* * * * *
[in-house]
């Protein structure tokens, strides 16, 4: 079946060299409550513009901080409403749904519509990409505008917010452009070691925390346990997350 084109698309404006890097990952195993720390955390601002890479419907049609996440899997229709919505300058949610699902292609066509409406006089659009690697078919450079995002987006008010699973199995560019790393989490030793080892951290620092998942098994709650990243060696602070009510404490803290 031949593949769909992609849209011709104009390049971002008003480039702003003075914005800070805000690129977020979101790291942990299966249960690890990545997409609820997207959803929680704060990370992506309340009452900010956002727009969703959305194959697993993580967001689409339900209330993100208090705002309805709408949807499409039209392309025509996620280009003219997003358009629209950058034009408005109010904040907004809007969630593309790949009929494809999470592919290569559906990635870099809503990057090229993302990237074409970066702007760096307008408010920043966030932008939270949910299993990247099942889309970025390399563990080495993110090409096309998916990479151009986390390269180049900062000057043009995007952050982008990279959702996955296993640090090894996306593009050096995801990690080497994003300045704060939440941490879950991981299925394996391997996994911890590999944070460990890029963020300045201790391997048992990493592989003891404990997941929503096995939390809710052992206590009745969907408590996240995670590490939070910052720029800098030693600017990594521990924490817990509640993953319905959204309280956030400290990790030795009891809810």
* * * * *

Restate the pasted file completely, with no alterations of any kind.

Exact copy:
[in-house]
């Protein structure tokens, strides 16, 4: 079946060299409550513009901080409403749904519509990409505008917010452009070691925390346990997350 084109698309404006890097990952195993720390955390601002890479419907049609996440899997229709919505300058949610699902292609066509409406006089659009690697078919450079995002987006008010699973199995560019790393989490030793080892951290620092998942098994709650990243060696602070009510404490803290 031949593949769909992609849209011709104009390049971002008003480039702003003075914005800070805000690129977020979101790291942990299966249960690890990545997409609820997207959803929680704060990370992506309340009452900010956002727009969703959305194959697993993580967001689409339900209330993100208090705002309805709408949807499409039209392309025509996620280009003219997003358009629209950058034009408005109010904040907004809007969630593309790949009929494809999470592919290569559906990635870099809503990057090229993302990237074409970066702007760096307008408010920043966030932008939270949910299993990247099942889309970025390399563990080495993110090409096309998916990479151009986390390269180049900062000057043009995007952050982008990279959702996955296993640090090894996306593009050096995801990690080497994003300045704060939440941490879950991981299925394996391997996994911890590999944070460990890029963020300045201790391997048992990493592989003891404990997941929503096995939390809710052992206590009745969907408590996240995670590490939070910052720029800098030693600017990594521990924490817990509640993953319905959204309280956030400290990790030795009891809810």